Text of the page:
Psychological impact of thrombophilia testing in asymptomatic family members

Martha L. Louzada, Monica Taljaard, Nicole J. Langlois, Susan R. Kahn, Marc A. Rodger, David R. Anderson, Michael J. Kovacs, Philip S. Wells

Research output: Contribution to journalArticlepeer-review

7 Scopus citations


Introduction: Psychological distress and worry are commonly described as potential consequences of genetic screening for various disorders. Thrombophilia testing may be offered to asymptomatic persons with a family history of venous thrombosis and thrombophilia. Our objectives were to measure the psychological impacts of thrombophilia testing in first degree relatives and to determine if our intervention, a more intensive care strategy to heighten awareness of both risk and symptoms of thrombosis, caused psychological distress. Materials & Methods: First degree relatives of patients with a known thrombophilia and history of venous thrombosis were tested for thrombophilia. The Perceived Risk Questionnaire and validated psychological instruments (POMS-SF; SCL-90-R Somatization subscale) were administered before testing, one week after receiving results and a year later. Thrombophilia carriers were randomized in family clusters to receive Standard Care or the Intensive Care intervention. Results: There were 100 carriers who were randomized to Standard (n = 48) or Intensive Care (n = 52) and 103 non-carriers. One week after receiving results, we did not observe any difference in psychological distress between carriers and non-carriers, with low levels overall. At 1 year, psychological distress scores were similar between the Standard and Intensive Care arms and did not differ from baseline. Conclusions: The results of this pilot study do not support the concern that thrombophilia screening in asymptomatic relatives triggers psychological distress and worry. Furthermore, our intensive educational approach did not appear to induce undue distress. While the positive benefits of thrombophilia screening remain unproven, clinicians should not be deterred from offering screening by the fear of causing psychological harm.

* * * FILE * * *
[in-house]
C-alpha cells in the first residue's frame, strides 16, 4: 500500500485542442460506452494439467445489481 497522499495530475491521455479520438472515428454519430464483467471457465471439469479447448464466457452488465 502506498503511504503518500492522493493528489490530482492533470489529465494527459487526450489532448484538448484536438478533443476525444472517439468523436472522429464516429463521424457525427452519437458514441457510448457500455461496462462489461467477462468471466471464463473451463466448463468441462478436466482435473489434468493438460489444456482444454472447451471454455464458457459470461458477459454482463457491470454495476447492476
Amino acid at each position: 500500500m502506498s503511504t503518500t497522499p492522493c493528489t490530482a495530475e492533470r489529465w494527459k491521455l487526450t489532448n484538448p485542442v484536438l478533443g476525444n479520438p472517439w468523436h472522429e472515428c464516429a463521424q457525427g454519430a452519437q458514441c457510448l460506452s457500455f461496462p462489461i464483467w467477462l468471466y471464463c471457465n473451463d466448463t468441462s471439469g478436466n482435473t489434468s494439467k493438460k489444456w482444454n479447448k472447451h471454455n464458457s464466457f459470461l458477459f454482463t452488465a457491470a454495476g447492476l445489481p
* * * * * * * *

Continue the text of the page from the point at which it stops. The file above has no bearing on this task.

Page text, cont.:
Original languageEnglish
Pages (from-to)530-535
Number of pages6
JournalThrombosis Research
Issue number6
StatePublished - Dec 2011
Externally publishedYes


  • Thrombophilia
  • anxiety
  • first degree relatives
  • genetic testing
  • psychological impact
  • randomized control trial


Dive into the research topics of 'Psychological impact of thrombophilia testing in asymptomatic family members'. Together they form a unique fingerprint.

Cite this